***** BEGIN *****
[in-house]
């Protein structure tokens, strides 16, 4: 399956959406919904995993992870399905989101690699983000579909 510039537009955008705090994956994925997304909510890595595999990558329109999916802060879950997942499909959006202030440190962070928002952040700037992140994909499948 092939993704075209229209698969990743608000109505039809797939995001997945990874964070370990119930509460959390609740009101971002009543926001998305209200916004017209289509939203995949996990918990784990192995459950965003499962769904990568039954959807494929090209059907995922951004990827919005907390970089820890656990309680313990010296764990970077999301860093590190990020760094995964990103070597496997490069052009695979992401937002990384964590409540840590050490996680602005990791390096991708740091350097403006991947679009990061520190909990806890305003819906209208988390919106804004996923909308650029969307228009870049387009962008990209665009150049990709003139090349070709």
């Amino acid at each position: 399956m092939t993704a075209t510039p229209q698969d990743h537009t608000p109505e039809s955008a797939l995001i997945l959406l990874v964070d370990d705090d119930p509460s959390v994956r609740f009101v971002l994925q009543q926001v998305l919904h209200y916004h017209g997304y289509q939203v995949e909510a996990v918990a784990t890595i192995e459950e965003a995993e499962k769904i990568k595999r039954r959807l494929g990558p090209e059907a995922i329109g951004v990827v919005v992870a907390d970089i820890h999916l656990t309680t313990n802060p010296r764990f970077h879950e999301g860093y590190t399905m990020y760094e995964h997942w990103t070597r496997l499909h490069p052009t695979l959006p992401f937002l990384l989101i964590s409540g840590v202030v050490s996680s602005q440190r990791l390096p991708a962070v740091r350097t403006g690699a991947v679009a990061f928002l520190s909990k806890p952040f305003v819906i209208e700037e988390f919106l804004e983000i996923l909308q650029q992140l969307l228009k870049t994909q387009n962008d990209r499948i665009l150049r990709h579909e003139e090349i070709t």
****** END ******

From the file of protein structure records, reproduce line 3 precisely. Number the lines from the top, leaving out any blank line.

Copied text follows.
């Amino acid at each position: 399956m092939t993704a075209t510039p229209q698969d990743h537009t608000p109505e039809s955008a797939l995001i997945l959406l990874v964070d370990d705090d119930p509460s959390v994956r609740f009101v971002l994925q009543q926001v998305l919904h209200y916004h017209g997304y289509q939203v995949e909510a996990v918990a784990t890595i192995e459950e965003a995993e499962k769904i990568k595999r039954r959807l494929g990558p090209e059907a995922i329109g951004v990827v919005v992870a907390d970089i820890h999916l656990t309680t313990n802060p010296r764990f970077h879950e999301g860093y590190t399905m990020y760094e995964h997942w990103t070597r496997l499909h490069p052009t695979l959006p992401f937002l990384l989101i964590s409540g840590v202030v050490s996680s602005q440190r990791l390096p991708a962070v740091r350097t403006g690699a991947v679009a990061f928002l520190s909990k806890p952040f305003v819906i209208e700037e988390f919106l804004e983000i996923l909308q650029q992140l969307l228009k870049t994909q387009n962008d990209r499948i665009l150049r990709h579909e003139e090349i070709t």